I think you can actually feel the pain in the industry right now. Rising material costs. Rising wage costs. Ongoing service and quality issues. Highly stringent consumer protection laws. Brand new GDPR data laws. These are just a few of the pains in the sector happening right now, and I think you can look to the industry’s biggest installers as a prime example of the struggles.

Industry in evolution

Far too much product choice. Over-expectant and unreasonable customers. Pricing pressures. Lack of available skilled workers. All issues we are facing in our own company right now. For a SME like ourselves, these are issues that are just about manageable. For the very biggest, and therefore less agile, such as Everest and Safestyle, these are immense headaches.

We have seen the share price of Safestyle fall to less than a tenth of it’s high in recent weeks. We have seen newcomers Safeglaze eat into the market share of Safestyle in recent months, and the two are now in court. Also, the mood music around Safeglaze isn’t great at the moment.

To add to the feeling of crisis, a recent Financial Times article features comments from Jon Moulton, the chap who runs Better Capital who owns Everest, says that the plans put into place to turn things around at the company in 2017 were basically not working. He says they were “badly implemented”. The fuel on the fire is that they have had to write their assets down from £38m to just £20m, and are having to invest a further £5m on boosting working capital.

Read the full Financial Times article here

I haven’t heard much about Anglian in the past few months, but my guess is if it’s this bad for the likes of Safestyle and Everest, it’s unlikely that in this climate they will be booming.

In the past few weeks we have also seen Safestyle and another installation firm fined to using high-pressure sales methods deemed illegal by the courts. Personally, I’m hoping that this serves as a warning to all companies that continue to use hard-sell methods that they will at some point be caught and fined.

On a wider scale though, I think all of the above are signs that the window industry is going through a rather painful evolution. Home owner knowledge of products and procedure has never been higher thanks to the internet. Prices are on a steep incline. Product portfolios are very rapidly changing. Installers are facing a future of very low pools of skilled workers combined with a battle to become more productive. Frankly, it’s a nightmare, and how I see it right now, we could be about to lose quite a few companies, some of them very well known.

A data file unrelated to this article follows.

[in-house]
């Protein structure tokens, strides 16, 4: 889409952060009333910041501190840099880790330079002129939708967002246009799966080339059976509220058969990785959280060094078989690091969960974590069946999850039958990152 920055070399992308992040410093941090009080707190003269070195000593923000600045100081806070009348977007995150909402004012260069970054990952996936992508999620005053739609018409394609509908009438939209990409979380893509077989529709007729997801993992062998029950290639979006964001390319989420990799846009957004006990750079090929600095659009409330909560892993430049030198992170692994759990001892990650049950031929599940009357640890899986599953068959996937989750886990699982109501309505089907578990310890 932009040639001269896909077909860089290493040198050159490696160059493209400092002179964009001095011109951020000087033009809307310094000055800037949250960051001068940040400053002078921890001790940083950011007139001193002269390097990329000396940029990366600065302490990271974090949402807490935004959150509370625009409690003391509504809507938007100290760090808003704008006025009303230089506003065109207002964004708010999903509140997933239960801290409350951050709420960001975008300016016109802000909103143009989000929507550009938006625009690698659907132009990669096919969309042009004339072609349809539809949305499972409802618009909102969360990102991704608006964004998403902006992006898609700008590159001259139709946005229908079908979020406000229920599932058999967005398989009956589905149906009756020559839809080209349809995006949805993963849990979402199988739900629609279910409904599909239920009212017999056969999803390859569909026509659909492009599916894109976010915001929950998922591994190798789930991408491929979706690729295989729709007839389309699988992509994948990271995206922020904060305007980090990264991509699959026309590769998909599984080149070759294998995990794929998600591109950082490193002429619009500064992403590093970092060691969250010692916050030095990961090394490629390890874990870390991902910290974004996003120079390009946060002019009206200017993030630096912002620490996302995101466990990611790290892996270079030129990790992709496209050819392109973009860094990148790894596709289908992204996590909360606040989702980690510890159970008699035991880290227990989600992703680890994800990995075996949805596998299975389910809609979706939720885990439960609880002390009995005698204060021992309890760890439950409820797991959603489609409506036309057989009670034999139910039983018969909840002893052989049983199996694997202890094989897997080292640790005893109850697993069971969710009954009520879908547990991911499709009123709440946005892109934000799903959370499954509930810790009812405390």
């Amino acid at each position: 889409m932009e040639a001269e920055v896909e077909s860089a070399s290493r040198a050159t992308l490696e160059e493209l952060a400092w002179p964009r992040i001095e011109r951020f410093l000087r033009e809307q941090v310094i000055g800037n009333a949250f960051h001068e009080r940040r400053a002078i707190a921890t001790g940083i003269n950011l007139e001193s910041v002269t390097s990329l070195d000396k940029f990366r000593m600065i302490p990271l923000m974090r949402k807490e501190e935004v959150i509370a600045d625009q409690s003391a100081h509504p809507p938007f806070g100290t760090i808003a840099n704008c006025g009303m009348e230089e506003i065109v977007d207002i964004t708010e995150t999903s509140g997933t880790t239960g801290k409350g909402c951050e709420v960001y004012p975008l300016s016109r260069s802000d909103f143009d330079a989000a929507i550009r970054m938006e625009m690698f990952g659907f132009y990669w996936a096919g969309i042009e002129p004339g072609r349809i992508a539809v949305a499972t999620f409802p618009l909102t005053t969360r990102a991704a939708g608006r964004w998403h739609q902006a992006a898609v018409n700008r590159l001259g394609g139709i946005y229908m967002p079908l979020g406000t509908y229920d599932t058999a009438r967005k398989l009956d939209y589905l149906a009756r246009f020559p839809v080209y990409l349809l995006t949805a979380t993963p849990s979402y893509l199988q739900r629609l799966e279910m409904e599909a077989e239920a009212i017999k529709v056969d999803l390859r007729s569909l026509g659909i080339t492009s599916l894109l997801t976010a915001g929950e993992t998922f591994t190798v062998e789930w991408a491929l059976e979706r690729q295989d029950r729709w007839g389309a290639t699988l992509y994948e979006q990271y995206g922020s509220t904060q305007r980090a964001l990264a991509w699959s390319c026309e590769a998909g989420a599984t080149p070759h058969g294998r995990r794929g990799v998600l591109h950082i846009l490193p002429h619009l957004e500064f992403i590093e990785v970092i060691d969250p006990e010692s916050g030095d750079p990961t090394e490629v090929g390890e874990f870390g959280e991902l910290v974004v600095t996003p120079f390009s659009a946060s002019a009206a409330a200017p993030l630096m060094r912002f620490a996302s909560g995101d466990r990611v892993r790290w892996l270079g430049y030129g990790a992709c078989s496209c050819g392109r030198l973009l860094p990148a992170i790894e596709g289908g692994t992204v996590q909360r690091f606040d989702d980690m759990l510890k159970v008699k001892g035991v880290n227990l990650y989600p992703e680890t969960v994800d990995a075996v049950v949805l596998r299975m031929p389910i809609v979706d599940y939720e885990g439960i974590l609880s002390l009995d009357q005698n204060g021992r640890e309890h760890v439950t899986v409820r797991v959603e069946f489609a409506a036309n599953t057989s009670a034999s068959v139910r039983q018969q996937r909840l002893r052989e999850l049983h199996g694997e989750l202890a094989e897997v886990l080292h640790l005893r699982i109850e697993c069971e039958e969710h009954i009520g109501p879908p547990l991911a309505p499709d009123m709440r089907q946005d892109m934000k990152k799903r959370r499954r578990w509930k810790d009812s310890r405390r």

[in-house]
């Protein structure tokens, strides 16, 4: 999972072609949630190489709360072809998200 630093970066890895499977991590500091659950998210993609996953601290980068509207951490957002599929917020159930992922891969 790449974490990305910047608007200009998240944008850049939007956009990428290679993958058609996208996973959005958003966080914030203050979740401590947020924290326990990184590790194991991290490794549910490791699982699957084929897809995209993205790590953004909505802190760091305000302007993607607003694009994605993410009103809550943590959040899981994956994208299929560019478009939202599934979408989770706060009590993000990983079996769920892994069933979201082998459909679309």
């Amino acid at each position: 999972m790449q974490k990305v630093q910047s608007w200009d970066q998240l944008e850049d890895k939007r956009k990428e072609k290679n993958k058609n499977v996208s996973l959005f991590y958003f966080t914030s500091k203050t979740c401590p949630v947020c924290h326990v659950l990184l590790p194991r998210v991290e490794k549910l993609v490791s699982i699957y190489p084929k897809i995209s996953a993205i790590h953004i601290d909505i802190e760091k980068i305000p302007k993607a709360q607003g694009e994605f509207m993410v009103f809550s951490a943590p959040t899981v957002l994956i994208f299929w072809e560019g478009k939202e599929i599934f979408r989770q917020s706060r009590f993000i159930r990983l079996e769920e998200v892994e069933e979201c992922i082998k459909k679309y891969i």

DGB Tech

Coming out of the other side

If the window industry is going through some sort of natural restructuring, it could be a bit of a bloody one. All the aforementioned problems I have talked about have all landed on our laps at one. And all at a time when Brexit is only months away, business confidence is shaky and consumer spending isn’t growing.

I also think that the sector is actually about to go through a bit of an ethical change of direction. There are still many companies who operate high-pressure sales methods. However, with the two recent high-profile court cases, and Everest owners admittance that they need to rid the company of high-pressure sales tactics, this I think is the first clear sign for a very long time that the industry is finally facing up to the fact that it cannot continue the way it is.

The business models of the very biggest appear from an outside perspective to be highly incompatible with today’s purchasing methods of home owners. Some very key figures at the nationals are now (in very businessesy speak) openly admitting that things really do now have to change. I’d say that this was last chance saloon, but I think we’re already passed that moment in time.

Once we come out of the other side of this adjustment, evolution, correction, or whatever you want to call it, I think out industry could look very different. I think the chances are very high that at least one, if not more, of the nationals will not be here at least in their current forms in the medium term. I think the stories in the MSM of hard-selling will rise, forcing extra pressure on certain companies.

Strap yourself in. It could be about to get pretty volatile.

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